Are there other factors unique to the Humanities that mean the book is a preferred publishing route?
The boundary between Humanities and Social Sciences is fuzzy in many places, and indeed the phenomenon of theses commonly being parlayed into books happens in some social sciences as well: e.g. history. But there are some factors common to these disciplines as opposed to non-STEM ones, yes.
- The length of the thesis.
Average (in any of several senses) thesis lengths vary widely by discipline: see here for a nice treatment. Theses in history (the longest) are almost three times as long as those in mathematics and bio-engineering (the two shortest). (Note that history is followed by anthropology and political science: all social sciences. English comes in at sixth longest in the list of 50 disciplines.) In order to have math theses average about 100 pages, they must be counting pages with respect to the spacing one uses in the officially submitted copies. So when math theses are single-spaced -- as they would be in any published form -- the average is more like 50 pages. See here if you don't believe that a math PhD thesis could be much shorter than that.
Anyway, the moral is clear: in some disciplines a perfectly good PhD thesis has length closer to (or equal to) that of a journal article than a book.
- The independence of the chapters of the thesis.
It is my understanding that in many STEM disciplines, a perfectly good PhD thesis is several independently written articles stapled together. (This is less true in math but not unheard of.) But in the humanities a thesis is usually one long, sustained argument such that it would detract from it to publish it in parts.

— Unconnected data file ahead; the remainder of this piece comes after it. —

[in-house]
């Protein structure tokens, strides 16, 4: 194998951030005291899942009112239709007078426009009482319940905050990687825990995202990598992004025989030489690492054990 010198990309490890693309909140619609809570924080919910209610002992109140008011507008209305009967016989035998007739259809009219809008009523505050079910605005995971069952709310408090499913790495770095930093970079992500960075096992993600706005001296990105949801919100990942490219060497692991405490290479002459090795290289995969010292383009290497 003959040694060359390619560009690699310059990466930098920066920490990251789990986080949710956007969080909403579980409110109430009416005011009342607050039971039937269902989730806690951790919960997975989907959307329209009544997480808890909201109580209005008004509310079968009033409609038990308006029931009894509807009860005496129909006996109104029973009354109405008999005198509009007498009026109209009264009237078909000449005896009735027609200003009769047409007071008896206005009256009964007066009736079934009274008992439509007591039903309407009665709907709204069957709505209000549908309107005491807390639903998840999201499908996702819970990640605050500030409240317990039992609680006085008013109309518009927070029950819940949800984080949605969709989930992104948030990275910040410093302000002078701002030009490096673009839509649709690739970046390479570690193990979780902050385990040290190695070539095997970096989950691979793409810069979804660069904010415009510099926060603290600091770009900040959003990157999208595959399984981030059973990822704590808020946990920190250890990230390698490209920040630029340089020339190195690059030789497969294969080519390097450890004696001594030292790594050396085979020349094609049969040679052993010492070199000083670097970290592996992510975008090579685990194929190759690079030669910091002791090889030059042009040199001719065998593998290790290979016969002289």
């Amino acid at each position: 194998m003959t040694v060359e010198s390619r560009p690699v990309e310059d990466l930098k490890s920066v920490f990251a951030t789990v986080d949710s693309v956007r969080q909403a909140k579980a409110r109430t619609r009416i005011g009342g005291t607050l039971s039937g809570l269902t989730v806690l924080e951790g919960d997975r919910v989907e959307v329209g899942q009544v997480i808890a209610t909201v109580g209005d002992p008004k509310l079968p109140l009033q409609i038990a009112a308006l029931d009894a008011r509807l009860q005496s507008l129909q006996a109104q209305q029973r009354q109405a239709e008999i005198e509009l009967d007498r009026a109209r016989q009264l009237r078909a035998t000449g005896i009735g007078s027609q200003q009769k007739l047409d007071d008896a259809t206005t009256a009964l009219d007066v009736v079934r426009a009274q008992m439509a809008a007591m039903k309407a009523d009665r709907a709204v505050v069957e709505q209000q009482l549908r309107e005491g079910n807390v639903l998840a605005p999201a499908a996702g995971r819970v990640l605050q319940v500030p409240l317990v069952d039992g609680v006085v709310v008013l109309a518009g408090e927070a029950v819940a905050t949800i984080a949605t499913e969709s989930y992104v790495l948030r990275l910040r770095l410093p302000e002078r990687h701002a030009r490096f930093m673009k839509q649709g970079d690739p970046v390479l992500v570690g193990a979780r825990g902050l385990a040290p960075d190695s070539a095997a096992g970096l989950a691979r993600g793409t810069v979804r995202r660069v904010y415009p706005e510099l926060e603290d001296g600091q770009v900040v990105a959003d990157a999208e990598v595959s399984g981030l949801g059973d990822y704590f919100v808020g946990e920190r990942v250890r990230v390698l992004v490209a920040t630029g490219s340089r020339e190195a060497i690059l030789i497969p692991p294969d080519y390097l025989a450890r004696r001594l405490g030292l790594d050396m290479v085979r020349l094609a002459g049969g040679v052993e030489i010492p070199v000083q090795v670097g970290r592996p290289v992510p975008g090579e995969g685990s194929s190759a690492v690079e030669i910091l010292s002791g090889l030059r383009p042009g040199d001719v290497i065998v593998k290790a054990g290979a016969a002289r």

- The prior publication status of the work of the thesis.
It is my understanding that in many (most?) STEM disciplines outside of mathematics, the sense is that a PhD thesis should contain some already published work! Whether the work got published in a reasonable place becomes part of the committee's evaluation. Clearly this works against publishing as a book.
- The amount of time that one spends doing the work and writing of the thesis measured as a portion of one's academic career.
In the humanities and many social sciences, postdocs are no longer unheard of but are still quite rare. A lot of STEM PhDs are awarded to people in their mid to late 20's at the point where they have demonstrated that they can do one novel, sufficiently substantial piece of research. They then go on to 2-5 years of temporary faculty positions where the real work is done. In the humanities (and...), getting a PhD much below the age of 30 is pretty rare, and most tenure-track jobs -- even very strong and research-intensive ones -- hire straight out of PhD programs. One might say that a PhD in the humanities is more like a European Habilitation in the sciences: it's just a more mature, substantial piece of work.
- The feeling that someone outside of academia might just possibly be interested in buying a copy.
I have actually occasionally read and even bought books that I presume originated as a humanities / social sciences PhD theses. Though I am having trouble thinking of a truly gripping read, some of these books certainly make more of a concession to the general reader than STEM theses do. I have never bought a book describing five experiments the author did in someone else's lab...